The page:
Ed Bott

Ed Bott is an award-winning technology writer with more than two decades' experience writing for mainstream media outlets and online publications. He has served as editor of the U.S. edition of PC Computing and managing editor of PC World; both publications had monthly paid circulation in excess of 1 million during his tenure. He is the author of more than 25 books on Microsoft Windows and Office, including Windows 7 Inside Out (2009) and Office 2013 Inside Out (2013).

Latest Posts

Microsoft to give away Virtual PC 2004

Microsoft to give away Virtual PC 2004

This is so new that I can’t even find a press release about it yet, but Microsoft Virtual PC 2004 is now free. Anyone can download the latest release, Microsoft Virtual PC 2004 Service Pack 1, which runs on Windows XP Professional, Windows 2000 Professional SP4, and Windows XP Tablet PC Edition or later.

July 12, 2006 by in Virtualization

R.I.P., Windows 98

R.I.P., Windows 98

As of yesterday, Microsoft officially retired public and technical support for Windows 98, Windows Me, and Windows XP Service Pack 1. Good.

July 12, 2006 by in Windows

The pain of switching to a new OS

The pain of switching to a new OS

Never underestimate the power of inertia. Windows users may grumble about security updates, password prompts, and balky hardware, but those annoyances are nothing compared to the mental effort required to switch to a completely new OS family. This longtime Windows user's experience with Ubuntu Linux tells the story.

July 9, 2006 by in Enterprise Software

Quiz: How much do you know about Microsoft licensing?

Quiz: How much do you know about Microsoft licensing?

How much do you know about Microsoft’s licensing policies for its two flagship products, Windows and Office? You might think it’s an academic question, but you’d be wrong. Licensing issues affect your budget and your ability to qualify for upgrades and support from Microsoft. A lot of conventional wisdom about Microsoft licensing is just plain wrong. See how many of the following questions you can get right.

July 7, 2006 by in Windows

MS: 20% of WGA failures not caused by pirated keys

MS: 20% of WGA failures not caused by pirated keys

Microsoft isn't interested in answering detailed questions about how Windows Genuine Advantage works. But via e-mail, they acknowledged that 20% of Windows users who fail the validation test are not using leaked or stolen keys. No wonder so many people are up in arms.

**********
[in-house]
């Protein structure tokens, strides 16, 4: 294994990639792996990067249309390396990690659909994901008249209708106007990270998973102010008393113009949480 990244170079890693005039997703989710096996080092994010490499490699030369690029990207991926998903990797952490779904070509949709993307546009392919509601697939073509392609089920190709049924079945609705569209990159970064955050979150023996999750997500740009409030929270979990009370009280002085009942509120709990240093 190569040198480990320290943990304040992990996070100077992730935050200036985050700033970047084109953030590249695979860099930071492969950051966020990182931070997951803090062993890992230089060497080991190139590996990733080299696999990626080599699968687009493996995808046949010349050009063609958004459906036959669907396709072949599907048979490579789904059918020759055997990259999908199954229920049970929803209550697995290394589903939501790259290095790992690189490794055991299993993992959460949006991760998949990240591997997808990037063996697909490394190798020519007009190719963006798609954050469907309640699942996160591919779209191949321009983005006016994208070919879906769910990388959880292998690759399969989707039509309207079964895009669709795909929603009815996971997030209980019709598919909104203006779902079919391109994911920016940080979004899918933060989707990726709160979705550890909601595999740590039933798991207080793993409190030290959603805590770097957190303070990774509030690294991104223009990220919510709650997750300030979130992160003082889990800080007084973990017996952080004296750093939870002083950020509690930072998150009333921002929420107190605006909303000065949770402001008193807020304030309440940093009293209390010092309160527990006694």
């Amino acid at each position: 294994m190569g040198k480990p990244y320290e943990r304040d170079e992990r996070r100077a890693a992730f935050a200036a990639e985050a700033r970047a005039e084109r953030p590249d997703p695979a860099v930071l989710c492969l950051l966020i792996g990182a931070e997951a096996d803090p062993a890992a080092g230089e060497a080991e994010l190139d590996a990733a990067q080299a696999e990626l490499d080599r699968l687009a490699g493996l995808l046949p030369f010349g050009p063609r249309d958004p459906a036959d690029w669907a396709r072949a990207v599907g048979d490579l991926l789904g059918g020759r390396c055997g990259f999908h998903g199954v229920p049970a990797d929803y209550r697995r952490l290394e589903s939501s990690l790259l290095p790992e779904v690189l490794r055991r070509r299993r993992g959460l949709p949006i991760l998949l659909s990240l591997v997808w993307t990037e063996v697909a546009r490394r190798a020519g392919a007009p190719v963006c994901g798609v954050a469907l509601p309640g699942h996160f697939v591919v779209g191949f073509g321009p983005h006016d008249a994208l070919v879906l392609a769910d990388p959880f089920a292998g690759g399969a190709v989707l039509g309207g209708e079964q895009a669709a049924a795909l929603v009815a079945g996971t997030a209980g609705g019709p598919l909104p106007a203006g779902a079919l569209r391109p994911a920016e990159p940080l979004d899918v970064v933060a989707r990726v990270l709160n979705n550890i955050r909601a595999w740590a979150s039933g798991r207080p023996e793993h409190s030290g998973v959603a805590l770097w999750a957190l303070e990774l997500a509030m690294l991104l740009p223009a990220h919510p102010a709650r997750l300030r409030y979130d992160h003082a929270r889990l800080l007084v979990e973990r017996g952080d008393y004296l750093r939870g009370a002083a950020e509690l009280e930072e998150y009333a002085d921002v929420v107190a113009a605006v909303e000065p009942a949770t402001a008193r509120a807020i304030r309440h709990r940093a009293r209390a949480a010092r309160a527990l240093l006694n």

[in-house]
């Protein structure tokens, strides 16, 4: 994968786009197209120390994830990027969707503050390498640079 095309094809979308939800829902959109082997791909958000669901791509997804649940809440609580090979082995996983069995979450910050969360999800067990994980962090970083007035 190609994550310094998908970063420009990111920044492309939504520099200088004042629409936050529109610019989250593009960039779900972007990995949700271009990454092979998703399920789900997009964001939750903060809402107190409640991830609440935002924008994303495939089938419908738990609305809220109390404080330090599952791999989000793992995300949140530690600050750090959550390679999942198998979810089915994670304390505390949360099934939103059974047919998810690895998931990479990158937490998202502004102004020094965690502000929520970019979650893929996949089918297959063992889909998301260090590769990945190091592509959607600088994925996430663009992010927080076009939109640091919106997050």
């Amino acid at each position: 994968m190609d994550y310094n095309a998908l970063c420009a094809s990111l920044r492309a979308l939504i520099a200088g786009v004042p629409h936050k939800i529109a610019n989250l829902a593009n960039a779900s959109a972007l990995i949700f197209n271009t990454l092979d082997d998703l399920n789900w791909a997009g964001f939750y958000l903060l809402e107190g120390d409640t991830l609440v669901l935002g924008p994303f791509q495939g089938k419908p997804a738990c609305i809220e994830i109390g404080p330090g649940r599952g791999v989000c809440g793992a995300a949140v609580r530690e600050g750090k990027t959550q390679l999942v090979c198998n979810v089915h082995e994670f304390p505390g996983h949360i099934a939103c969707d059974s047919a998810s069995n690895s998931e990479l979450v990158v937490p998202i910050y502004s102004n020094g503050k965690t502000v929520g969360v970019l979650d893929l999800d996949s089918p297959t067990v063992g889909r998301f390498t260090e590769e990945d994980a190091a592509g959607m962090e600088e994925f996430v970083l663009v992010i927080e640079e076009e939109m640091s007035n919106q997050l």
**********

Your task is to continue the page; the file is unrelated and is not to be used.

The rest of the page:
July 3, 2006 by in Microsoft

No WGA "kill switch," says Microsoft

No WGA "kill switch," says Microsoft

A new statement from Microsoft's PR agency denies the rumor that the Windows Genuine Advantage validation tool will be used to shut off computers running "non-genuine" copies of Windows. But the new statement still doesn't settle the question.

June 30, 2006 by in Windows

IE7 gets closer to its official debut

IE7 gets closer to its official debut

The browser wars are back. Microsoft has released another public beta of Internet Explorer 7. Beta 3 for Windows XP and Windows Server 2003 has a few new features and is as polished as most final releases. Here are the details.

June 29, 2006 by in Windows

The WGA fiasco continues

The WGA fiasco continues

When it comes to Windows Genuine Advantage, Microsoft appears to have the reverse Midas touch - everything they touch turns to lead and crashes to the ground with a thud. The latest episode? A set of instructions for removing one of the buggy WGA modules has errors that would embarrass a rookie tech editor.

June 28, 2006 by in Windows

Maybe Firefox doesn't have a security edge after all

Maybe Firefox doesn't have a security edge after all

On his blog, a Firefox evangelist takes a months-old quote from a Microsoft security expert completely out of context and tries to convince his readers that Firefox is still more secure than Internet Explorer. Trouble is, that might not be true any more. Why the desperate, distorted attack? Are Firefox fans beginning to realize that IE has the upper hand on security issues these days?

June 27, 2006 by in Security

Is Microsoft about to release a Windows "kill switch"?

Is Microsoft about to release a Windows "kill switch"?

Windows Genuine Activation is a mess. And according to one published report, it's about to get even messier. If Microsoft's online check determines that your copy of Windows isn't "genuine," will it shut you down completely? Microsoft says that just might be in their plans. Uh-oh.

June 27, 2006 by in Windows

Did Microsoft just leak the name of its next server?

Did Microsoft just leak the name of its next server?

One well-connected Windows watcher says that Longhorn Server - the current codename for Microsoft's 2007 server release - will "definitely not be called Windows Vista Server." He might have to eat those words, judging from the text that inadvertently leaked into a Help file for a new Windows Vista component. I've got the pictures to prove it.

June 26, 2006 by in Windows

Watching Windows Vista decay

Watching Windows Vista decay

By definition, beta software is buggy. So, how buggy is Windows Vista? According to Vista's built-in Reliability Monitor, one computer in my office has decayed from a perfect 10 to a 1.70 in just four weeks. Is this beta really that bad?

June 22, 2006 by in Windows

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